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2/28/2001

Negative Vaccine Studies Counter Safety Concerns

Kate Traynor

The results of new epidemiological studies testing for links between childhood immunization and chronic disease may help health care providers reassure parents about the benefits of immunization.

In a study reported in the Feb. 17 issue of BMJ, researchers found no link between the incidence of autism and childhood immunization with the measles, mumps, and rubella (MMR) vaccine. An unrelated report in the Feb. 1 New England Journal of Medicine (NEJM) similarly found no association between hepatitis B vaccination and the onset of multiple sclerosis.

To examine the possibility of a relationship between multiple sclerosis and the hepatitis B vaccine, researchers collected data from two ongoing studies: the Nurses’ Health Study, which began in 1976, and the Nurses’ Health Study II, which began in 1989. A total of 301 of the approximately 238,000 study participants were diagnosed with multiple sclerosis since the early 1990s, when queries about this disease were first included in study questionnaires.

The researchers examined data from the 192 nurses who had multiple sclerosis and whose hepatitis B vaccination status could be confirmed with insurance records. These nurses were matched to 645 nurses who did not have multiple sclerosis.

According to the researchers, there was no evidence that nurses vaccinated against hepatitis B had an increased risk of multiple sclerosis in the ensuing years. But when the researchers relied on the nurses' self-reported vaccination dates instead of insurance records, there did seem to be an increased risk, indicating that recall bias plays a role in this type of research.

The study on autism examined data from the United Kingdom general practice research database and identified children 12 years or younger who were diagnosed with the disorder between 1988 and 1999. Although the incidence of autism increased dramatically during these 12 years, the percentage of children who received the MMR vaccine remained constant at over 95 percent each year. The research team concluded that the MMR vaccine, which was introduced in the United Kingdom in 1988, did not contribute to the increased incidence of autism.

The importance of disseminating the results of "negative" studies, such as the two recent ones, was underscored by two Vanderbilt University physicians in a Feb. 1 NEJM editorial. They said that researchers should "acknowledge the force of the consumer movement" and determine which concerns merit investigation into a possible causal relation between vaccine administration and adverse events.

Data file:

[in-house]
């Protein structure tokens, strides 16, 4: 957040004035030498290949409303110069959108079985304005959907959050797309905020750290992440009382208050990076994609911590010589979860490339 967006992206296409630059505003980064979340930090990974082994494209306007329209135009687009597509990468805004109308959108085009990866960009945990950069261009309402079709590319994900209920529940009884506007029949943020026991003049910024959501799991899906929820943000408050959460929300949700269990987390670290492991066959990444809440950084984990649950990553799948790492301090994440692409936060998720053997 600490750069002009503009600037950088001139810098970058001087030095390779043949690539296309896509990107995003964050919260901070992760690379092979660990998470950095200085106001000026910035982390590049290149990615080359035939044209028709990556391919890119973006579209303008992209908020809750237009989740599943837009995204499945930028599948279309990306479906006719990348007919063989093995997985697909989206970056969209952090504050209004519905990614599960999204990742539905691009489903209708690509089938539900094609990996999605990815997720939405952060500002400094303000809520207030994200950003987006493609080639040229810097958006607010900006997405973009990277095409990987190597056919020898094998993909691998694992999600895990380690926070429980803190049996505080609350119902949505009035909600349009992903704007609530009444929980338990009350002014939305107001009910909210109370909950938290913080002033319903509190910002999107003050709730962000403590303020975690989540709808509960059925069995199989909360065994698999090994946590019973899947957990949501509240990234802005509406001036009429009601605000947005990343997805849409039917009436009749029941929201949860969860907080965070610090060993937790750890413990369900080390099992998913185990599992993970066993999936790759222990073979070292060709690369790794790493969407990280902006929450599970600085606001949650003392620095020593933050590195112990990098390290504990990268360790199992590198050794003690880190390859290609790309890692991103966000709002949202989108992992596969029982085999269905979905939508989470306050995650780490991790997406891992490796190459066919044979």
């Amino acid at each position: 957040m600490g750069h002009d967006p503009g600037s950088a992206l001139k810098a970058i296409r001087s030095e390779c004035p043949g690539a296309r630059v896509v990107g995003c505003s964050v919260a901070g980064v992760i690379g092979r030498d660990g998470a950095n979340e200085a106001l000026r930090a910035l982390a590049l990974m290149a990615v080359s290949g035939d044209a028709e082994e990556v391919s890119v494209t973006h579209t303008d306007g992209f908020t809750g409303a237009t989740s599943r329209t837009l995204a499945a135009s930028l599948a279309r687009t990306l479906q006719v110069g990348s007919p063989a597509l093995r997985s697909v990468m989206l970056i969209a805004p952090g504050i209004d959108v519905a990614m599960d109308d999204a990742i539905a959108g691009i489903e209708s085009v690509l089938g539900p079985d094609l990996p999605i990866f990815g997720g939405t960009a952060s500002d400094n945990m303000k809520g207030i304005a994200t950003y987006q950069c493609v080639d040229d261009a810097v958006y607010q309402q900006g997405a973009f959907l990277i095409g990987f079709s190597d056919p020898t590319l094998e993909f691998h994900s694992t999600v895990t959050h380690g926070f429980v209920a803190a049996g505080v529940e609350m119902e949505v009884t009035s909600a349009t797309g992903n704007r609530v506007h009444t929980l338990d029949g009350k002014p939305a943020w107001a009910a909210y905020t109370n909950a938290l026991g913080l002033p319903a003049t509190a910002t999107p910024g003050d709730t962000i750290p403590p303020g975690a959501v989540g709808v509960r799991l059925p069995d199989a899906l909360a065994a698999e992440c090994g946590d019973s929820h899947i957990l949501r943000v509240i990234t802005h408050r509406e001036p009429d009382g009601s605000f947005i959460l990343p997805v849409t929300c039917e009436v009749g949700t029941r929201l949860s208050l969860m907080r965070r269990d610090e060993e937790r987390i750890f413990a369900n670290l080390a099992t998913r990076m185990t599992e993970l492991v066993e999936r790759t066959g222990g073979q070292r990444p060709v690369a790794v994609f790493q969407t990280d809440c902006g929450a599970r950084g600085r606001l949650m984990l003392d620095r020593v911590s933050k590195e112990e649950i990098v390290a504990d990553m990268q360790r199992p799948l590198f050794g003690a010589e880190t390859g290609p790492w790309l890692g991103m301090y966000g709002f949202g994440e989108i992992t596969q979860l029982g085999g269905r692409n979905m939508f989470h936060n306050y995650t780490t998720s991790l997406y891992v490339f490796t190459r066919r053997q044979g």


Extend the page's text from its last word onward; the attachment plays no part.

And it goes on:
Parents' misconceptions about the risks and benefits of childhood vaccines were highlighted in a study reported in the November 2000 issue of Pediatrics. This study found that 25 percent of parents surveyed believed that immunizations can weaken their childrens’ immune systems. Twenty-three percent of the parents believed that their children were immunized more often than was good for them, and nearly 40 percent said that immunizations are needed only to prevent "serious diseases."

Despite the overall safety of vaccines, there are legitimate concerns. Wyeth-Ayerst Inc.’s Rotashield vaccine, for example, was withdrawn from the market in 1999, just over a year after the product was first sold in the United States. Rotashield use was halted because of what the Centers for Disease Control and Prevention (CDC) termed a "strong association" between vaccination and subsequent bowel obstruction in young infants.

Physicians have been legally required to discuss with parents the risks and benefits of childhood vaccination since 1986, when the National Childhood Vaccine Injury Act went into effect. Despite this legal requirement, a study reported in the February issue of Pediatrics found that 40 percent of physicians’ offices do not mention vaccine risks to parents.

About a quarter of the physicians surveyed said that discussion of vaccine risks would unnecessarily alarm parents, and about 15 percent said that parents do not understand discussions of risk. Fewer than half of the physicians initiated discussions with parents about contraindications to vaccination, and about 12 percent informed parents about the National Vaccine Injury Compensation Program.

Approximately 40 percent of the physicians surveyed admitted to not giving vaccinees the CDC Vaccine Information Statement (VIS) with each vaccine dose, and about 30 percent apparently do not give out the VIS at all. The 1986 law requires distribution of the appropriate VIS with each vaccine dose.

Good News About Prevnar

Finnish researchers reported in the Feb. 8 NEJM that Prevnar, Wyeth-Ayerst's seven-valent pneumococcal conjugate vaccine, protects against acute otitis media in children two years of age or younger. The incidence of otitis media due to pneumococcal serotypes represented in the vaccine was 57 percent lower among vaccinated children than in unvaccinated children. The overall incidence of acute otitis media was 6 percent lower in vaccinees than in children who did not receive the vaccine.